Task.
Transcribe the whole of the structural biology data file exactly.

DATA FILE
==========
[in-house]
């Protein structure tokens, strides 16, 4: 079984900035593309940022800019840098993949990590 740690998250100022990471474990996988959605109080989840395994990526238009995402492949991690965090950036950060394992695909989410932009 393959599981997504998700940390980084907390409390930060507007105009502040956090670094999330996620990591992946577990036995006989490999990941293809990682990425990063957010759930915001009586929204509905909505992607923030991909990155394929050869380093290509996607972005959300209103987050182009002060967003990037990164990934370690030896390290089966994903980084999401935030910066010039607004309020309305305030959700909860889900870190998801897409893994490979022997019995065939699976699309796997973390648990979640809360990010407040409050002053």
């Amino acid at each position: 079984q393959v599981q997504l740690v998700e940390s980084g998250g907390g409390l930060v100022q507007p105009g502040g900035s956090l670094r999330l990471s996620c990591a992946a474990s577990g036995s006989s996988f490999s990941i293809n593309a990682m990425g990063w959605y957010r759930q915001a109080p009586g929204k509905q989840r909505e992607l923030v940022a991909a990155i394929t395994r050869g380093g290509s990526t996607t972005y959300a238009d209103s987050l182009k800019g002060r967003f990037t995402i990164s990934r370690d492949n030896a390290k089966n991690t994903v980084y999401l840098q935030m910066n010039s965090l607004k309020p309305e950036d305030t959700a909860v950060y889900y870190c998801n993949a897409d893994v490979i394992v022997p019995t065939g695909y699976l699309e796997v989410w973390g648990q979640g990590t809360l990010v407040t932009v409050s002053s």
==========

[in-house]
């Protein structure tokens, strides 16, 4: 079984900035593309940022800019840098993949990590 740690998250100022990471474990996988959605109080989840395994990526238009995402492949991690965090950036950060394992695909989410932009 393959599981997504998700940390980084907390409390930060507007105009502040956090670094999330996620990591992946577990036995006989490999990941293809990682990425990063957010759930915001009586929204509905909505992607923030991909990155394929050869380093290509996607972005959300209103987050182009002060967003990037990164990934370690030896390290089966994903980084999401935030910066010039607004309020309305305030959700909860889900870190998801897409893994490979022997019995065939699976699309796997973390648990979640809360990010407040409050002053």
């Amino acid at each position: 079984q393959v599981q997504l740690v998700e940390s980084g998250g907390g409390l930060v100022q507007p105009g502040g900035s956090l670094r999330l990471s996620c990591a992946a474990s577990g036995s006989s996988f490999s990941i293809n593309a990682m990425g990063w959605y957010r759930q915001a109080p009586g929204k509905q989840r909505e992607l923030v940022a991909a990155i394929t395994r050869g380093g290509s990526t996607t972005y959300a238009d209103s987050l182009k800019g002060r967003f990037t995402i990164s990934r370690d492949n030896a390290k089966n991690t994903v980084y999401l840098q935030m910066n010039s965090l607004k309020p309305e950036d305030t959700a909860v950060y889900y870190c998801n993949a897409d893994v490979i394992v022997p019995t065939g695909y699976l699309e796997v989410w973390g648990q979640g990590t809360l990010v407040t932009v409050s002053s």